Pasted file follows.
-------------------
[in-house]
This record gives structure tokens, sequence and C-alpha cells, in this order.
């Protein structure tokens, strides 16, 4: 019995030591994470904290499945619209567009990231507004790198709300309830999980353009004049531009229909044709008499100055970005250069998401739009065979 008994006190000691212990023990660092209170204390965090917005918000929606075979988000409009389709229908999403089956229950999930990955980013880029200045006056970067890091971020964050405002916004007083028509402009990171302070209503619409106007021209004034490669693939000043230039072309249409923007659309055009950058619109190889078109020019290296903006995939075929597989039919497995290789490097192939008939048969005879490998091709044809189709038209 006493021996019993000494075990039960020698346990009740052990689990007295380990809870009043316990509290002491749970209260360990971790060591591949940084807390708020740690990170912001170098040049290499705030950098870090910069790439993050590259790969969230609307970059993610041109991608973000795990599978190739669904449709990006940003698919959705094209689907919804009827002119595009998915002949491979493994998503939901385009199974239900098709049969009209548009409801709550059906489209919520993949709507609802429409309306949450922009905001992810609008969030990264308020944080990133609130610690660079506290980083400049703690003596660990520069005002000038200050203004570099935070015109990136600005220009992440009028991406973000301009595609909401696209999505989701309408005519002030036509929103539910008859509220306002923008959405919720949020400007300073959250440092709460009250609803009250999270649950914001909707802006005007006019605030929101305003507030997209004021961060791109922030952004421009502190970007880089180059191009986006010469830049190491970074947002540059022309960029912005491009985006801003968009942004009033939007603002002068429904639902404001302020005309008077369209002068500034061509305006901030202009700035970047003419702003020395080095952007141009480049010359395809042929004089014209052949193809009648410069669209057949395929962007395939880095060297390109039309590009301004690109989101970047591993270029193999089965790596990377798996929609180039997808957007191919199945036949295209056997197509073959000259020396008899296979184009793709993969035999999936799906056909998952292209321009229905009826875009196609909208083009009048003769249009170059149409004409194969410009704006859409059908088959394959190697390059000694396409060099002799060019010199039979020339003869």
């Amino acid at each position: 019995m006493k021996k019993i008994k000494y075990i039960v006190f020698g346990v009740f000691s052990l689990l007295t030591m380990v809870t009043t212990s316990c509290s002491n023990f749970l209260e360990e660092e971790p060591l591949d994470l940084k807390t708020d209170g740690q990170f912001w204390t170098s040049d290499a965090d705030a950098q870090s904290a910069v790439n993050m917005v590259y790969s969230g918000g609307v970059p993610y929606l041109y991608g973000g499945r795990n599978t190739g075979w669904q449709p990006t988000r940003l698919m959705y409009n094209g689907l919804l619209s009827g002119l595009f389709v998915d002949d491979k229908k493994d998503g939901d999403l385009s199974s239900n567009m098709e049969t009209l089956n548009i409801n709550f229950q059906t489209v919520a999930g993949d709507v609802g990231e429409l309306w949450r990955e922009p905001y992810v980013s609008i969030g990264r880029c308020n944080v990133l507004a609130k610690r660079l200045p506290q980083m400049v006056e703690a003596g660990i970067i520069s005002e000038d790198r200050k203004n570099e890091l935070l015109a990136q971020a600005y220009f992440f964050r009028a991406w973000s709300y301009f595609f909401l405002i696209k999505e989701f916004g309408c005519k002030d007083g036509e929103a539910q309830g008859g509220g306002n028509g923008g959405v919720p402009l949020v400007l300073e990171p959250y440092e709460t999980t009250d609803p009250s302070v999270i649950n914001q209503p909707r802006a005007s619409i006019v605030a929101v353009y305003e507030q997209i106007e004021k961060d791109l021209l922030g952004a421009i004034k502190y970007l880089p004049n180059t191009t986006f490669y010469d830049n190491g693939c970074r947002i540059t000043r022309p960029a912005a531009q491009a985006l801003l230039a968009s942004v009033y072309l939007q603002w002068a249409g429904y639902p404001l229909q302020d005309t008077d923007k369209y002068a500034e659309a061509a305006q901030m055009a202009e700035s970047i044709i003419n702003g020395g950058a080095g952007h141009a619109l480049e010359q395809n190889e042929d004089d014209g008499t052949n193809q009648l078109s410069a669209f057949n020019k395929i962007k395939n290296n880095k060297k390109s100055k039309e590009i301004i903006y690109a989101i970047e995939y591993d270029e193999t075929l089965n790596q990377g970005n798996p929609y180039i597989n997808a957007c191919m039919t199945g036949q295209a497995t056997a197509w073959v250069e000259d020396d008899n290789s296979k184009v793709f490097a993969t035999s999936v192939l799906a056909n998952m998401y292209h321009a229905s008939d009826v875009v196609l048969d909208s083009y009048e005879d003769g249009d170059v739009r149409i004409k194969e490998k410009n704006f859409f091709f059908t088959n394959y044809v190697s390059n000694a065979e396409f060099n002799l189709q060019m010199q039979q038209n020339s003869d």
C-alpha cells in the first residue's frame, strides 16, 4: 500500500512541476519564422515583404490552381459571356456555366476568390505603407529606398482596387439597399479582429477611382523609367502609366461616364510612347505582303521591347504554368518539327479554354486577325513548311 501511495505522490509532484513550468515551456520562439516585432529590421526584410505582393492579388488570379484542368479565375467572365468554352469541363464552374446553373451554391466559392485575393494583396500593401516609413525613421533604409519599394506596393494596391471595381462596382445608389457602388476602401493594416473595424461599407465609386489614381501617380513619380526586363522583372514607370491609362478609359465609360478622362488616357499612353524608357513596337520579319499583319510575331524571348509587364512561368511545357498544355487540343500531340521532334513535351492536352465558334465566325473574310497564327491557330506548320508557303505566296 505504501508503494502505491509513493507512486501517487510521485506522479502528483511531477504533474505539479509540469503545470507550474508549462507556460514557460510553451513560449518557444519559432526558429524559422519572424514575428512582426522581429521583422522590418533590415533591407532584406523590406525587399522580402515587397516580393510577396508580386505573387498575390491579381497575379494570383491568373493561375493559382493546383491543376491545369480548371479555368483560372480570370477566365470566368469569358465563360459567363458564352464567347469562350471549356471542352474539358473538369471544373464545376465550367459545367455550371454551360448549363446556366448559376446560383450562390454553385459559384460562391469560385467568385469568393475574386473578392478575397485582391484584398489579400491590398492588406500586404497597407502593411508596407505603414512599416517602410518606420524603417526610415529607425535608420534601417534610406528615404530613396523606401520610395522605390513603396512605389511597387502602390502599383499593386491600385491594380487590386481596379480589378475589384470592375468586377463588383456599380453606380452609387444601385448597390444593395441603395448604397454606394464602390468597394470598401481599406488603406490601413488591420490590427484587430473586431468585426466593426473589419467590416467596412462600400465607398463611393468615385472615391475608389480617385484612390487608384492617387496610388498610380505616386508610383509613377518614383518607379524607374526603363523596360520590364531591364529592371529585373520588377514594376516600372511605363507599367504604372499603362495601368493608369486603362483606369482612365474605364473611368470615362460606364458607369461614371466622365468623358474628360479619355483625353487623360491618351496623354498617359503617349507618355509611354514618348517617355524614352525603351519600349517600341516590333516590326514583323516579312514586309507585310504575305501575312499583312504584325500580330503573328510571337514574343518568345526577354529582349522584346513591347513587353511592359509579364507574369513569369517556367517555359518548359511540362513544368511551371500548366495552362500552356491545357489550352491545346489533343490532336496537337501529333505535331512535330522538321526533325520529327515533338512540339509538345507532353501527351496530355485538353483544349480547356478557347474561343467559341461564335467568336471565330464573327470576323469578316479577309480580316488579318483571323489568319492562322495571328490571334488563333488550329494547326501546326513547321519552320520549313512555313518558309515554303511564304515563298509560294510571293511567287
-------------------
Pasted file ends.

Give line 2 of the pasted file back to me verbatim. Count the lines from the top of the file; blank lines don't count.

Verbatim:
This record gives structure tokens, sequence and C-alpha cells, in this order.